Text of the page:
The recent innovations in the technology of dialysis membranes have resulted in improvement of their biocompatibility as well as in their hydraulic and permselective properties. [69] The creation of larger pore size semipermeable membranes in compact cartridges (high-flux dialyzers), with variable sizes of these pores, enhanced their ability to remove small solutes and "middle molecules." [70] High-flux dialyzers allow the passage and removal of retained solutes of higher molecular weight than do low-flux membranes. Dialyzers are considered as high-flux type if their ultrafiltration coefficient (KUF) exceeds 15 mL/h/mmHg and their ability to clear β2 -M exceeds 20 mL/min (low-flux dialyzer clears KUF <15 mL/h/mmHg and β2 -M <10 mL/min). [49] However, the fluids (dialysate and water) used with these high-flux dialyzers should be sterile, non-pyrogenic and endotoxin free in order to avoid reverse filtration of endotoxins and blood contamination. [71]

β2 -M, which is considered a surrogate marker of middle molecules, is strongly associated with carpal tunnel syndrome and dialysis-related amyloidosis. [72] Different studies have documented the efficiency of high-flux dialyzers in removing β2 -M from the circulation of patients on dialysis, which has been associated with clinical and radiological improvement of carpal tunnel syndrome and dialysis-related amyloidosis. [27] In addition, high-flux HD has been shown to be superior to peritoneal dialysis in clearing β2 -M and the protein-bound middle molecule p-cresol. [73] Furthermore, observational studies have documented the improvement of survival rates of patients on high-flux-dialyzers when compared with those on low-flux dialyzers. [27],[74],[75],[76],[77] These findings have been confirmed by two large randomized clinical trials: The HEMO study and the Membrane Permeability Outcome study (MPO Study). In the entire cohort of the HEMO Study, the high-flux arm had no significant effect on the all-cause mortality rate or any of the four arms of the secondary outcomes. However, the high-flux HD provided significantly less cardiac and cerebrovascular mortality rates after 3.7 years HD than low-flux HD. [42],[78],[79] The MPO study, which was conducted in Europe, showed higher survival rate in the high-flux HD patients with low serum albumin (≤4 g/dL) and diabetic patients. [80] Following these two major studies, the European Best Practice Guidelines have recommended the use of high-flux dialyzers in patients at high risk (serum albumin <4 g/dL) and even in low-risk patients. [81] Ever since, high-flux dialysis have surpassed low-flux use worldwide. [82]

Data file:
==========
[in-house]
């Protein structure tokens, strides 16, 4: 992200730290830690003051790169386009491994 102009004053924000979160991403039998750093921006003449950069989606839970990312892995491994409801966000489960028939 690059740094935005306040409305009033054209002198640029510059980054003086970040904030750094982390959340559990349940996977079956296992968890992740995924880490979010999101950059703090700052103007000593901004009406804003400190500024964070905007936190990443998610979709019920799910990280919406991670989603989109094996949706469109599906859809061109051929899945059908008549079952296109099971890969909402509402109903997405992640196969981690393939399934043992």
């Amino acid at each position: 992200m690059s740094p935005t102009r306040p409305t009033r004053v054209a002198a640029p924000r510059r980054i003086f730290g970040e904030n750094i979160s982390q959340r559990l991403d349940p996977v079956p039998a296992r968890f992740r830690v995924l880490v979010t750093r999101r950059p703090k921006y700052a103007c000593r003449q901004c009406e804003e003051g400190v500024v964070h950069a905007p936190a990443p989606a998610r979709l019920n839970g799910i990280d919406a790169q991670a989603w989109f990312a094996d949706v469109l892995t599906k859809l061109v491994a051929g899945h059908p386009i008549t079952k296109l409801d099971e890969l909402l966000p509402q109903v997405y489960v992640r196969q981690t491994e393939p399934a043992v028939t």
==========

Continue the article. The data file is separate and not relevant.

Adsorption Hemodialysis Top


Despite the efficiency of removing middle-size uremic toxin molecules by high-flux HD, this technique is still incapable of removing larger-size and, more importantly, the protein-bound uremic toxins. Protein-bound uremic toxins are, in fact, small in size but become larger molecular weight compounds (50,000- 200,000 Dalton) once they are bound to different types of proteins depending on their binding affinity. Protein-bound uremic toxins have been potentially involved in important uremia co-morbidities such as itching and altered immune response caused by the retained and deposited free molecules (κ-type and λ-type) of the immunoglobulin light chain in internal organs. [83],[84],[85],[86]

Removing protein-bound uremic toxins from the blood by means of diffusion and convection is virtually impracticable. The technology of dialysis membranes has yielded thicker type of membranes (more than conventional 1 micron thickness) that have a great affinity to stick larger sized molecules to their surfaces, hence, known as adsorptive membranes. [87] Synthetic membrane micro porous zeolite silica lite (MFI) has been shown to be quite effective in adsorbing high levels of the protein-bound solute p-cresol, [88] which is not eliminated efficiently by conventional HD. Furthermore, the synthetic thick polymethylmethacrylate (PMMA) membranes (30 micron thickness), which have good solute permeability and a high degree of biocompatibility, do have high adsorptive capacity reaching up to 160,000 Dalton [89]